Mail from our readers
Check out letters from those who agreed with us, and those who didn't
Mail from our readers
Our cover guy Adam (ka-ching!) Sandler (#490, June 18) has certainly come a long way since his SNL days as Operaman and Canteen Boy, but many readers still identify with the nation’s leading goofball. ”Long live the nerds,” writes Jack Cahill of Roswell, Ga. ”Sandler is a gifted comedian and actor — and his movies are money in the bank.” But Sandler’s most ardent fans worry the box office success of such cuddly comedies as Big Daddy will change his rude, crude, just-for-dudes formula: ”Be careful,” warns John Hardin of Los Angeles. ”You’re starting to slide toward Bob Saget territory. No dogs, no little kids. Bathroom jokes, pretty girls, and Cajun accents are permitted, though.” And Hanukkah songs, of course.
Thank you for finally acknowledging funnyman Adam Sandler! Sandler doesn’t flaunt his stardom. Instead, he strives to make his audience and fans laugh at normal life situations. Thanks for recognizing a funny, beautiful person.
Essex Junction, Vt.
It amazes me how far ”comedian” Adam Sandler has gotten in his career on practically zero talent. He bases all of his comic abilities on saying something unfunny in an even unfunnier, annoying lisp or yell. I’m just glad most critics agree with me on this. Maybe a miracle will happen and his career will quickly fade just as Pauly Shore’s did. If Adam Sandler is the best cover you could come up with, that is as sad as Sandler’s comedic abilities.
In your June 18 issue, there was an article on Stanley Kubrick’s interest in the sci-fi film project A.I. (”Stanley Kubrick’s Lost Movie”), about alien intelligence and a robot boy whose physical appearance is unhumanly balanced; ”real human faces are invariably asymmetrical.” This sparked a very recent memory, and I turned back to the cover photo of Adam Sandler. The two sides of his face are practically mirror images! Is this an explanation of his sudden, inexplicable success? Is Sandler a robot or an alien among us?
While it’s always encouraging to hear about women making strides in Hollywood, it was discouraging to read about Amy Pascal (”Green-Light District”). In my opinion, every project she is associated with is violent, ridiculous, just plain boring, or all of the above. Why is she wasting Garry Shandling on a piece of crap like What Planet Are You From?Why do we need Godzilla 2 or Charlie’s Angels or yet another Robin Williams scenery-chewing exercise? I see a lot of movies, everything from G to unrated, and Pascal’s movies are on my ”Stop — Red Light” list.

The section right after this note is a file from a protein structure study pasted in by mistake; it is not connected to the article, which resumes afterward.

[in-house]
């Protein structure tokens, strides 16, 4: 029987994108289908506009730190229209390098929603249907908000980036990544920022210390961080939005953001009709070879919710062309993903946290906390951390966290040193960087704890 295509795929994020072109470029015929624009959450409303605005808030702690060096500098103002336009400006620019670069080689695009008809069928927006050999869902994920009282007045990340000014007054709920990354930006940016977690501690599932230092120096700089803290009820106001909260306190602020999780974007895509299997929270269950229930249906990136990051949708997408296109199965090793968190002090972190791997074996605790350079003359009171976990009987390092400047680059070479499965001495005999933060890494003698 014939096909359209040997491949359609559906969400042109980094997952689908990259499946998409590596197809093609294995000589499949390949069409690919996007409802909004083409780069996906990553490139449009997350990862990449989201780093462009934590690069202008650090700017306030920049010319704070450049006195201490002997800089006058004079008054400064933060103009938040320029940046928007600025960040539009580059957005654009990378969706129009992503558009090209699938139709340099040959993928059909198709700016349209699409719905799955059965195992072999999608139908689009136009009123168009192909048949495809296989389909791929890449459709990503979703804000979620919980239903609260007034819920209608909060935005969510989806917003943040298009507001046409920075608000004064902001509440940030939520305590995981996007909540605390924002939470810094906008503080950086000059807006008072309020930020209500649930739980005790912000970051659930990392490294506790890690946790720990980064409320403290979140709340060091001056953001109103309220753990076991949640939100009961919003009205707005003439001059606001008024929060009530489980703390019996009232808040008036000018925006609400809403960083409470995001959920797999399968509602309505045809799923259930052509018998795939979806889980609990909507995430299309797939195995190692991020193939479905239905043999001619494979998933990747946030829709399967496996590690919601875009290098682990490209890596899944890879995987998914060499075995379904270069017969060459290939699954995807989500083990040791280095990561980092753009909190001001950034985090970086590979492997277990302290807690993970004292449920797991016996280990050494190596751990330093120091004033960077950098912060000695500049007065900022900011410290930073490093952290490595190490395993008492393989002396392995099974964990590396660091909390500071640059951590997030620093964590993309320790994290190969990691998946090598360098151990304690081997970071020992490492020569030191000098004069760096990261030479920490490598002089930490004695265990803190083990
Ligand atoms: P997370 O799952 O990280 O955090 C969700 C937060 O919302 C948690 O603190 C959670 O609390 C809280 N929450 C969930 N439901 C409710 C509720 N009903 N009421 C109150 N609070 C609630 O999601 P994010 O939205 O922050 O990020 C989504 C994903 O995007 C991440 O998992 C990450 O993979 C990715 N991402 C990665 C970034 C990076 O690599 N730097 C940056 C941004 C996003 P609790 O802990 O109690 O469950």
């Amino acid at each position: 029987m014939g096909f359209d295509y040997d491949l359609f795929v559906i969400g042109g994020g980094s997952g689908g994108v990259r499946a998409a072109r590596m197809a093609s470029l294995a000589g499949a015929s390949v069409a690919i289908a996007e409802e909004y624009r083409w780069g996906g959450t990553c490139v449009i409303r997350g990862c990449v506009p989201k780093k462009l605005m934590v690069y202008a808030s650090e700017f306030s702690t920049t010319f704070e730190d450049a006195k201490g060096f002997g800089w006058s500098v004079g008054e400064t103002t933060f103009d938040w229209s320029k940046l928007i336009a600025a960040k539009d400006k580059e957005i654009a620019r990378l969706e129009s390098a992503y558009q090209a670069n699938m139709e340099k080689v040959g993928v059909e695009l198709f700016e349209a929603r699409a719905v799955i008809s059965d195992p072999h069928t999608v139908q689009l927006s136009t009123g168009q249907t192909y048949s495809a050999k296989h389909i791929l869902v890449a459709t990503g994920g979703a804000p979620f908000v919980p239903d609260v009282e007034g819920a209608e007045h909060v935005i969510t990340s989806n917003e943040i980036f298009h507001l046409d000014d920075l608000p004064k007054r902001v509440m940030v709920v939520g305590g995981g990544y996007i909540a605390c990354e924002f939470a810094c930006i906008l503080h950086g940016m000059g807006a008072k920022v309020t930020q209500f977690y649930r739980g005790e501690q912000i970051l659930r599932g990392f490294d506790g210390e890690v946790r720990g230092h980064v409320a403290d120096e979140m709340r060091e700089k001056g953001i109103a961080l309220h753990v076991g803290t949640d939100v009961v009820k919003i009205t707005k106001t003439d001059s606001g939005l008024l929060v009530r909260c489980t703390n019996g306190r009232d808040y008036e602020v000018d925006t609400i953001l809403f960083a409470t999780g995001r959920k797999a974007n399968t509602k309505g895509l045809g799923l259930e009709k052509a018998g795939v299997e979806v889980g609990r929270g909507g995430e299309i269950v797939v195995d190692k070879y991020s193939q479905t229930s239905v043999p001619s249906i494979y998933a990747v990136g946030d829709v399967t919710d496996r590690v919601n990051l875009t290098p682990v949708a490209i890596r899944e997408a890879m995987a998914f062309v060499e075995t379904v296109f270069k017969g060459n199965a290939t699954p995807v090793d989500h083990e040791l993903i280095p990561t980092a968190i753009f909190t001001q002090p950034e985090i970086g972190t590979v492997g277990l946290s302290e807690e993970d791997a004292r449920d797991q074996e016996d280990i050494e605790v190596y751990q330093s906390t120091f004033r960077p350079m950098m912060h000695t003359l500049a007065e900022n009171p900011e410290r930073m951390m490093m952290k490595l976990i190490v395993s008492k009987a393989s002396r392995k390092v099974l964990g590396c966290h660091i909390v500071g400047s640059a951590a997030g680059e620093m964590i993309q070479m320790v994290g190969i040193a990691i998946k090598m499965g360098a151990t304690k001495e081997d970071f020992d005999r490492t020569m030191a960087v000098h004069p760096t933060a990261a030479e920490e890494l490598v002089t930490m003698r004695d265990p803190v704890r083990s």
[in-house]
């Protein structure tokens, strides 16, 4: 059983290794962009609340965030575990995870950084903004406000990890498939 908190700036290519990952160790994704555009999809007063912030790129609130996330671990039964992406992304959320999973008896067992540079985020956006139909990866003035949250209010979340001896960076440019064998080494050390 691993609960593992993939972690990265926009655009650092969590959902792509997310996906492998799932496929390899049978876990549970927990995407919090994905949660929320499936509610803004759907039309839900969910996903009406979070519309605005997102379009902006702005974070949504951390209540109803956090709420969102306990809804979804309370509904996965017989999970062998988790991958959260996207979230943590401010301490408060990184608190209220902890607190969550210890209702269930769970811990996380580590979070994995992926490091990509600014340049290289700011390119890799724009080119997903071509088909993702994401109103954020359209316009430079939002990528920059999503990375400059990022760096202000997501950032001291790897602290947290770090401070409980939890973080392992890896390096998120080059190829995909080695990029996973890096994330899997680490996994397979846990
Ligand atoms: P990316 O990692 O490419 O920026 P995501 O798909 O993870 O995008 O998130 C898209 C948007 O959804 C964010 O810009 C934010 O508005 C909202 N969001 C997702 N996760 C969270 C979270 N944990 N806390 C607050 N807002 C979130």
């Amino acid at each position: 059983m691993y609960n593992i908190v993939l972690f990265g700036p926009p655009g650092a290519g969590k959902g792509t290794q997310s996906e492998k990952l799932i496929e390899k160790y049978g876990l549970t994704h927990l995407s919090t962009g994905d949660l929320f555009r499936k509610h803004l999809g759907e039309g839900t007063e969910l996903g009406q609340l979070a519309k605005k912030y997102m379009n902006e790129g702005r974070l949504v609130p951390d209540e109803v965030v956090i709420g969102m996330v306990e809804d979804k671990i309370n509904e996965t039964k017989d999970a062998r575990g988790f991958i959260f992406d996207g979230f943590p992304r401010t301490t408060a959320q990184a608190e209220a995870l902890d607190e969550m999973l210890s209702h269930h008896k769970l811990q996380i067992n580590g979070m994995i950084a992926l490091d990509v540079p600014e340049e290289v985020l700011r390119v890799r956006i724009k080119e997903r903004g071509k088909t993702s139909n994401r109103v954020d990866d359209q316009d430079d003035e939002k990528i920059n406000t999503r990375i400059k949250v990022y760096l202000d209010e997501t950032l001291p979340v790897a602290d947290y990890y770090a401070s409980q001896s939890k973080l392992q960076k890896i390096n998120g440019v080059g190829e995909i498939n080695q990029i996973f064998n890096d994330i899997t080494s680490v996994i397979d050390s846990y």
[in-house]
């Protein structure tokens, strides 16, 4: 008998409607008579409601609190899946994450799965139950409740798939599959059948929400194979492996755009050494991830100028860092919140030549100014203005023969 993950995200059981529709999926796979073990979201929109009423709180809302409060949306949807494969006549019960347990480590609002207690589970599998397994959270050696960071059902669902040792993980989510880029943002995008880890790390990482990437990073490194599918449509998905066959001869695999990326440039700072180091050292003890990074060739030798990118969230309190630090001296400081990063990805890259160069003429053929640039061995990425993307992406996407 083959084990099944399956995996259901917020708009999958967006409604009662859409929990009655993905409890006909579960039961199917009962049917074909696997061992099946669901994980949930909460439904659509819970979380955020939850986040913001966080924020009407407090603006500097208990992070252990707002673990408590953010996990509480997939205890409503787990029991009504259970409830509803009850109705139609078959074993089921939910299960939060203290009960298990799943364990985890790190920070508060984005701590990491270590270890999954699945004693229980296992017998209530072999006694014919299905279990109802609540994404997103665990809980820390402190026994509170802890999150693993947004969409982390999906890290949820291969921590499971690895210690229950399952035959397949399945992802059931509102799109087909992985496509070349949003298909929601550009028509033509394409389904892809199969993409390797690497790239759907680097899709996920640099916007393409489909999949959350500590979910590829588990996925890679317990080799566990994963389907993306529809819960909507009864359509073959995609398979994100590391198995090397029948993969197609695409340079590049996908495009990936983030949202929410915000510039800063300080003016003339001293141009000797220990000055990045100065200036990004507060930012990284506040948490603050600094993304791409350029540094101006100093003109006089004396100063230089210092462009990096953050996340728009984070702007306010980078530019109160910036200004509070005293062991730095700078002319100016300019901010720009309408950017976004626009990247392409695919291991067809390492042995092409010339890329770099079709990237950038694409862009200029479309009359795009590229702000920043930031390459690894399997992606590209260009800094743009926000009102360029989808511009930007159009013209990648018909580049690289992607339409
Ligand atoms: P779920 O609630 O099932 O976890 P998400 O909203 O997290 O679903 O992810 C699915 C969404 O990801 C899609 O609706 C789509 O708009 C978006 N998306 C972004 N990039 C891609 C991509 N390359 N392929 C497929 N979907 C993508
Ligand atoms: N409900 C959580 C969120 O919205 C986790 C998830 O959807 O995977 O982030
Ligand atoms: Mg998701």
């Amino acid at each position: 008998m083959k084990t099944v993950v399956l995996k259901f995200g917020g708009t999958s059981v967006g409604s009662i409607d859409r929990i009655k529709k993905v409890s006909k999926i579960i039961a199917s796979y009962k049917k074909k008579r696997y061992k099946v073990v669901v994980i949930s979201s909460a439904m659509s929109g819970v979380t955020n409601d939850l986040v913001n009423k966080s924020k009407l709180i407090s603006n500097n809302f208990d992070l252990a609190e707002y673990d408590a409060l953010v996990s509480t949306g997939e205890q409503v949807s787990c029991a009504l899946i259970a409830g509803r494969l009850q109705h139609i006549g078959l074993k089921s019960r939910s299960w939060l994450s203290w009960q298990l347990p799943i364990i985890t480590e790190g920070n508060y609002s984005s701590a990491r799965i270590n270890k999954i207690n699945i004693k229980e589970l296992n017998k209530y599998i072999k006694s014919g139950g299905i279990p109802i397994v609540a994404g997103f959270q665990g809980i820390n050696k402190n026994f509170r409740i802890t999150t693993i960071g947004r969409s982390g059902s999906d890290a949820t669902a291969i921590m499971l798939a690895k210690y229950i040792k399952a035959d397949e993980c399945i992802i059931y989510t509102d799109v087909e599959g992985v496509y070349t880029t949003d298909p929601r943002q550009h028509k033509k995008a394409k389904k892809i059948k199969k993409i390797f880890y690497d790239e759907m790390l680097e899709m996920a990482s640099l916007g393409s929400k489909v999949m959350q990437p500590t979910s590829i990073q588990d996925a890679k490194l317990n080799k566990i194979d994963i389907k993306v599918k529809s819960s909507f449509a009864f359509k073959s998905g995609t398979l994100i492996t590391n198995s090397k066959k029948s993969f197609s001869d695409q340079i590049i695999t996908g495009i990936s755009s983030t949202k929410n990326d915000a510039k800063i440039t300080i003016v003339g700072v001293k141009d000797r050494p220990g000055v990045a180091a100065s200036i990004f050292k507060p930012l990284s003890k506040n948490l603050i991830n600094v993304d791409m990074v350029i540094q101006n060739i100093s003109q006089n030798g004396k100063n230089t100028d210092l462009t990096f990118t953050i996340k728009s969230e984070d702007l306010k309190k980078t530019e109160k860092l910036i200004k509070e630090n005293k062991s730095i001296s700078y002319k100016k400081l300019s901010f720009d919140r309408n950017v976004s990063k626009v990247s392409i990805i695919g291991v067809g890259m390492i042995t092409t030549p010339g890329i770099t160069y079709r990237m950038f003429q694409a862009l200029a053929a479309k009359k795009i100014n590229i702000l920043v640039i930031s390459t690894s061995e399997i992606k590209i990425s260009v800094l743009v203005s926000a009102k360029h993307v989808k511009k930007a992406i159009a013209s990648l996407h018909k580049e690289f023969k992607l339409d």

Melissa M. Buckley
Prairie Village, Kan.
No Bizkit for you
I was thoroughly enjoying David Browne’s music review of Limp Bizkit’s new album, until I came across his reference to the Columbine tragedy. [”You can’t help but think that Dylan Klebold and Eric Harris may have been huge Limp Bizkit fans.”] I thought his comment was unfair, unjustified, and disrespectful to both the band and the students. Those boys had bigger issues than listening to ”jackhammer metal.” The relation to listening to loud music and acting out violently, as Klebold and Harris did, is practically nonexistent. EW, I really thought your writers had more sense than this.
Sounds of Silence
I totally disagree with Jim Farber’s review of Sarah McLachlan’s Mirrorball. He writes that no one will be able to tell it’s a live album ”until they hear the audience scream.” I am a fan, and I can detect her changes in every song on the CD. Perhaps the reason the fans are so quiet — and I’m sure most who have seen her live will agree — is because they are so entranced by her angelic voice and strong delivery that they remain awestruck. I saw a show on the tour from which this CD was made. When she sang ”Angel” accompanied only by her piano, the crowd stood there in silence because the moment was so beautiful that no one wished to interfere.
West Roxbury, Mass.
Don’t be cruel
I usually look forward to Jim Mullen’s humorous look at what is going on each week, but I am appalled that he would make a joke about a life-threatening disease such as obesity. His remark about the 1,100-pound man was in very, very bad taste. Obesity is a serious illness whose victims live like prisoners every day of their lives.